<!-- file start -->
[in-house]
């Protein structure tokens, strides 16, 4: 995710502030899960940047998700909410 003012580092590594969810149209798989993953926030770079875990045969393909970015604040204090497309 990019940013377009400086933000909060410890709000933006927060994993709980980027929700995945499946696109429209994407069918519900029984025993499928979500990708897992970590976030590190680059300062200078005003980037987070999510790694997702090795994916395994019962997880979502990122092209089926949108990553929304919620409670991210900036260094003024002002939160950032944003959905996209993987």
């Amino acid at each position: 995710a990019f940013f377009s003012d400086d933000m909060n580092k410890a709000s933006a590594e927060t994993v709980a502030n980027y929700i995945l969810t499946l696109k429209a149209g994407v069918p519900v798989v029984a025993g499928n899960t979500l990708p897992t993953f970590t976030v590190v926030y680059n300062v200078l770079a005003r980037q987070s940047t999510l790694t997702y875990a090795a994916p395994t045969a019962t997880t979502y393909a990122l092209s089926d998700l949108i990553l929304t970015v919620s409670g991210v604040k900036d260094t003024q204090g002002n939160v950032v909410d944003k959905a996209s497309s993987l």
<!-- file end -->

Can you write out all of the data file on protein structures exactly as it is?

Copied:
[in-house]
């Protein structure tokens, strides 16, 4: 995710502030899960940047998700909410 003012580092590594969810149209798989993953926030770079875990045969393909970015604040204090497309 990019940013377009400086933000909060410890709000933006927060994993709980980027929700995945499946696109429209994407069918519900029984025993499928979500990708897992970590976030590190680059300062200078005003980037987070999510790694997702090795994916395994019962997880979502990122092209089926949108990553929304919620409670991210900036260094003024002002939160950032944003959905996209993987």
């Amino acid at each position: 995710a990019f940013f377009s003012d400086d933000m909060n580092k410890a709000s933006a590594e927060t994993v709980a502030n980027y929700i995945l969810t499946l696109k429209a149209g994407v069918p519900v798989v029984a025993g499928n899960t979500l990708p897992t993953f970590t976030v590190v926030y680059n300062v200078l770079a005003r980037q987070s940047t999510l790694t997702y875990a090795a994916p395994t045969a019962t997880t979502y393909a990122l092209s089926d998700l949108i990553l929304t970015v919620s409670g991210v604040k900036d260094t003024q204090g002002n939160v950032v909410d944003k959905a996209s497309s993987l």